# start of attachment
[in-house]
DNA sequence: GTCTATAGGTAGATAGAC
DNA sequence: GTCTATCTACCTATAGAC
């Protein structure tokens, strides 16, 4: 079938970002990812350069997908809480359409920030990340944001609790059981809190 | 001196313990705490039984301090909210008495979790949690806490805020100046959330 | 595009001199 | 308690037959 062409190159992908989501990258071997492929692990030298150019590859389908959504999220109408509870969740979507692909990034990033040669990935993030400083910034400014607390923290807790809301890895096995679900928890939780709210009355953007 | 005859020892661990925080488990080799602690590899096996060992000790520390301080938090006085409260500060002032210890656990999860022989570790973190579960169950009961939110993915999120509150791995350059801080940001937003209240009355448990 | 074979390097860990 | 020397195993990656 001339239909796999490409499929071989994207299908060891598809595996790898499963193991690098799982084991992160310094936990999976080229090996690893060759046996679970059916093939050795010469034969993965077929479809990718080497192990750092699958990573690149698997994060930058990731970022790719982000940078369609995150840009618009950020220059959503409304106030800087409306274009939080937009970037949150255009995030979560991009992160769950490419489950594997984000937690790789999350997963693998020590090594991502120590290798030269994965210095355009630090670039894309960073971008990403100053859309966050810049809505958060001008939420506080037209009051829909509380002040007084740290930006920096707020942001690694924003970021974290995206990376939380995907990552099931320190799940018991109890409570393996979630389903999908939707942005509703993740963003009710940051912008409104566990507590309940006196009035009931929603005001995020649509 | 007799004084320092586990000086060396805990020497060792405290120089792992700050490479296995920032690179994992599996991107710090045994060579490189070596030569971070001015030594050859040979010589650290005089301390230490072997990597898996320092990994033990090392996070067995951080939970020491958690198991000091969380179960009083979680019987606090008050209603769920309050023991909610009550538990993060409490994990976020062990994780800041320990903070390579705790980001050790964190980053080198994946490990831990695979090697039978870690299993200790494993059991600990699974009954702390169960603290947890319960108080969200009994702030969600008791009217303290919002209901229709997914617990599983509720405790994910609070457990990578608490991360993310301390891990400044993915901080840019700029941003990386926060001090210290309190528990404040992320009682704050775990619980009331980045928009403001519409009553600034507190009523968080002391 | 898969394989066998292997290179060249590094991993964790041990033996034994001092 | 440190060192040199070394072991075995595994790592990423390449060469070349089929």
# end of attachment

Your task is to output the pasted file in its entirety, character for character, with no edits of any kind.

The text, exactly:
[in-house]
DNA sequence: GTCTATAGGTAGATAGAC
DNA sequence: GTCTATCTACCTATAGAC
């Protein structure tokens, strides 16, 4: 079938970002990812350069997908809480359409920030990340944001609790059981809190 | 001196313990705490039984301090909210008495979790949690806490805020100046959330 | 595009001199 | 308690037959 062409190159992908989501990258071997492929692990030298150019590859389908959504999220109408509870969740979507692909990034990033040669990935993030400083910034400014607390923290807790809301890895096995679900928890939780709210009355953007 | 005859020892661990925080488990080799602690590899096996060992000790520390301080938090006085409260500060002032210890656990999860022989570790973190579960169950009961939110993915999120509150791995350059801080940001937003209240009355448990 | 074979390097860990 | 020397195993990656 001339239909796999490409499929071989994207299908060891598809595996790898499963193991690098799982084991992160310094936990999976080229090996690893060759046996679970059916093939050795010469034969993965077929479809990718080497192990750092699958990573690149698997994060930058990731970022790719982000940078369609995150840009618009950020220059959503409304106030800087409306274009939080937009970037949150255009995030979560991009992160769950490419489950594997984000937690790789999350997963693998020590090594991502120590290798030269994965210095355009630090670039894309960073971008990403100053859309966050810049809505958060001008939420506080037209009051829909509380002040007084740290930006920096707020942001690694924003970021974290995206990376939380995907990552099931320190799940018991109890409570393996979630389903999908939707942005509703993740963003009710940051912008409104566990507590309940006196009035009931929603005001995020649509 | 007799004084320092586990000086060396805990020497060792405290120089792992700050490479296995920032690179994992599996991107710090045994060579490189070596030569971070001015030594050859040979010589650290005089301390230490072997990597898996320092990994033990090392996070067995951080939970020491958690198991000091969380179960009083979680019987606090008050209603769920309050023991909610009550538990993060409490994990976020062990994780800041320990903070390579705790980001050790964190980053080198994946490990831990695979090697039978870690299993200790494993059991600990699974009954702390169960603290947890319960108080969200009994702030969600008791009217303290919002209901229709997914617990599983509720405790994910609070457990990578608490991360993310301390891990400044993915901080840019700029941003990386926060001090210290309190528990404040992320009682704050775990619980009331980045928009403001519409009553600034507190009523968080002391 | 898969394989066998292997290179060249590094991993964790041990033996034994001092 | 440190060192040199070394072991075995595994790592990423390449060469070349089929």